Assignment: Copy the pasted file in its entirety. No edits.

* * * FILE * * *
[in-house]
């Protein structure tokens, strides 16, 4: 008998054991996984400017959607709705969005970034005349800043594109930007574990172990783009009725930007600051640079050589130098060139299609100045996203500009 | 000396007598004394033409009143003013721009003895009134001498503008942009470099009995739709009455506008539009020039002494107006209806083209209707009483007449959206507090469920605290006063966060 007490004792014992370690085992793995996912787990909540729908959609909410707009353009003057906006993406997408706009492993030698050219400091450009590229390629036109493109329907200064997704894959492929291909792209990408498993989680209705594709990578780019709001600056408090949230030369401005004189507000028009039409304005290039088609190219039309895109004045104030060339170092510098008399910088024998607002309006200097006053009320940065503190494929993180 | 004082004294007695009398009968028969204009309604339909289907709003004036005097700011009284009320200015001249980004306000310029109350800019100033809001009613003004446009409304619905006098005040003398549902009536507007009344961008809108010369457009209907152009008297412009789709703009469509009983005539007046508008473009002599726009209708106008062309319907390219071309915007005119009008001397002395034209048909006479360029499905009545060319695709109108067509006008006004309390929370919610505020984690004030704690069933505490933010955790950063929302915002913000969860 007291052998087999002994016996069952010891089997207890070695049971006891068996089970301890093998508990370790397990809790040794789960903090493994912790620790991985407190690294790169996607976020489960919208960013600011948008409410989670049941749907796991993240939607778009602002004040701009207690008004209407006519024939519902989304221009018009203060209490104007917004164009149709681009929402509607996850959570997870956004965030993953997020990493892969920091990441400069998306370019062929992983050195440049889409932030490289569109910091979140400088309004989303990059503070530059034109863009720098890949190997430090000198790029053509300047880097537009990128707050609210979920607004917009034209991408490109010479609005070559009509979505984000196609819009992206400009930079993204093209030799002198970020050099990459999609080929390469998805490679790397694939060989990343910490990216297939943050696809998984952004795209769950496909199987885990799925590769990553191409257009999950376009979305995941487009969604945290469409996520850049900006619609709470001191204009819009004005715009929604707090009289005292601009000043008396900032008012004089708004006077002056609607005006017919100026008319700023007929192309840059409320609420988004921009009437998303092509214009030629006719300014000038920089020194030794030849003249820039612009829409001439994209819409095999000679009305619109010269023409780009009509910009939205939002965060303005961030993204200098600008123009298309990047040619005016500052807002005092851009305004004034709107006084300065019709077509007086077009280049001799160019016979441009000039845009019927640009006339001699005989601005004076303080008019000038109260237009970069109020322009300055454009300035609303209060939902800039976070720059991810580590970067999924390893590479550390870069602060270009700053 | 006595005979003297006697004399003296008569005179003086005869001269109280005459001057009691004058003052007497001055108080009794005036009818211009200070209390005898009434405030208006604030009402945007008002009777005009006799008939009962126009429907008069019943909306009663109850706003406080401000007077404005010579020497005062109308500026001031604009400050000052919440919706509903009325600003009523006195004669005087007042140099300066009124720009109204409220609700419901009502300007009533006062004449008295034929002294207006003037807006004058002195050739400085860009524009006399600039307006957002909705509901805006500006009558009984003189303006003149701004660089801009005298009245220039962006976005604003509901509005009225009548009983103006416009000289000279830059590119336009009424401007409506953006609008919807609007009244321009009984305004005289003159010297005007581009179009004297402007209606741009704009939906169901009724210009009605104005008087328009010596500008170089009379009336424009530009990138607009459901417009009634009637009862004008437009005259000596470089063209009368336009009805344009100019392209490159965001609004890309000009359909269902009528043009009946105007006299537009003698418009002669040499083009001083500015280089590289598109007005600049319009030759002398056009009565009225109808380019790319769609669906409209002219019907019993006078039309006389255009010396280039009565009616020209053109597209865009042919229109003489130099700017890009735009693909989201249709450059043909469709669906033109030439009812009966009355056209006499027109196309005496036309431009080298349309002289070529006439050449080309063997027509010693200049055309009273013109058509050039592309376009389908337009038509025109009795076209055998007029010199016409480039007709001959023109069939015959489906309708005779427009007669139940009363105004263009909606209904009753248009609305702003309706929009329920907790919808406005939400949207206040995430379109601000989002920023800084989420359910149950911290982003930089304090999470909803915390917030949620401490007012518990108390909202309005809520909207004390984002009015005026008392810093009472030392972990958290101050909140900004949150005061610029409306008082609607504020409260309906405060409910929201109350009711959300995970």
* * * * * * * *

[in-house]
């Protein structure tokens, strides 16, 4: 008998054991996984400017959607709705969005970034005349800043594109930007574990172990783009009725930007600051640079050589130098060139299609100045996203500009 | 000396007598004394033409009143003013721009003895009134001498503008942009470099009995739709009455506008539009020039002494107006209806083209209707009483007449959206507090469920605290006063966060 007490004792014992370690085992793995996912787990909540729908959609909410707009353009003057906006993406997408706009492993030698050219400091450009590229390629036109493109329907200064997704894959492929291909792209990408498993989680209705594709990578780019709001600056408090949230030369401005004189507000028009039409304005290039088609190219039309895109004045104030060339170092510098008399910088024998607002309006200097006053009320940065503190494929993180 | 004082004294007695009398009968028969204009309604339909289907709003004036005097700011009284009320200015001249980004306000310029109350800019100033809001009613003004446009409304619905006098005040003398549902009536507007009344961008809108010369457009209907152009008297412009789709703009469509009983005539007046508008473009002599726009209708106008062309319907390219071309915007005119009008001397002395034209048909006479360029499905009545060319695709109108067509006008006004309390929370919610505020984690004030704690069933505490933010955790950063929302915002913000969860 007291052998087999002994016996069952010891089997207890070695049971006891068996089970301890093998508990370790397990809790040794789960903090493994912790620790991985407190690294790169996607976020489960919208960013600011948008409410989670049941749907796991993240939607778009602002004040701009207690008004209407006519024939519902989304221009018009203060209490104007917004164009149709681009929402509607996850959570997870956004965030993953997020990493892969920091990441400069998306370019062929992983050195440049889409932030490289569109910091979140400088309004989303990059503070530059034109863009720098890949190997430090000198790029053509300047880097537009990128707050609210979920607004917009034209991408490109010479609005070559009509979505984000196609819009992206400009930079993204093209030799002198970020050099990459999609080929390469998805490679790397694939060989990343910490990216297939943050696809998984952004795209769950496909199987885990799925590769990553191409257009999950376009979305995941487009969604945290469409996520850049900006619609709470001191204009819009004005715009929604707090009289005292601009000043008396900032008012004089708004006077002056609607005006017919100026008319700023007929192309840059409320609420988004921009009437998303092509214009030629006719300014000038920089020194030794030849003249820039612009829409001439994209819409095999000679009305619109010269023409780009009509910009939205939002965060303005961030993204200098600008123009298309990047040619005016500052807002005092851009305004004034709107006084300065019709077509007086077009280049001799160019016979441009000039845009019927640009006339001699005989601005004076303080008019000038109260237009970069109020322009300055454009300035609303209060939902800039976070720059991810580590970067999924390893590479550390870069602060270009700053 | 006595005979003297006697004399003296008569005179003086005869001269109280005459001057009691004058003052007497001055108080009794005036009818211009200070209390005898009434405030208006604030009402945007008002009777005009006799008939009962126009429907008069019943909306009663109850706003406080401000007077404005010579020497005062109308500026001031604009400050000052919440919706509903009325600003009523006195004669005087007042140099300066009124720009109204409220609700419901009502300007009533006062004449008295034929002294207006003037807006004058002195050739400085860009524009006399600039307006957002909705509901805006500006009558009984003189303006003149701004660089801009005298009245220039962006976005604003509901509005009225009548009983103006416009000289000279830059590119336009009424401007409506953006609008919807609007009244321009009984305004005289003159010297005007581009179009004297402007209606741009704009939906169901009724210009009605104005008087328009010596500008170089009379009336424009530009990138607009459901417009009634009637009862004008437009005259000596470089063209009368336009009805344009100019392209490159965001609004890309000009359909269902009528043009009946105007006299537009003698418009002669040499083009001083500015280089590289598109007005600049319009030759002398056009009565009225109808380019790319769609669906409209002219019907019993006078039309006389255009010396280039009565009616020209053109597209865009042919229109003489130099700017890009735009693909989201249709450059043909469709669906033109030439009812009966009355056209006499027109196309005496036309431009080298349309002289070529006439050449080309063997027509010693200049055309009273013109058509050039592309376009389908337009038509025109009795076209055998007029010199016409480039007709001959023109069939015959489906309708005779427009007669139940009363105004263009909606209904009753248009609305702003309706929009329920907790919808406005939400949207206040995430379109601000989002920023800084989420359910149950911290982003930089304090999470909803915390917030949620401490007012518990108390909202309005809520909207004390984002009015005026008392810093009472030392972990958290101050909140900004949150005061610029409306008082609607504020409260309906405060409910929201109350009711959300995970």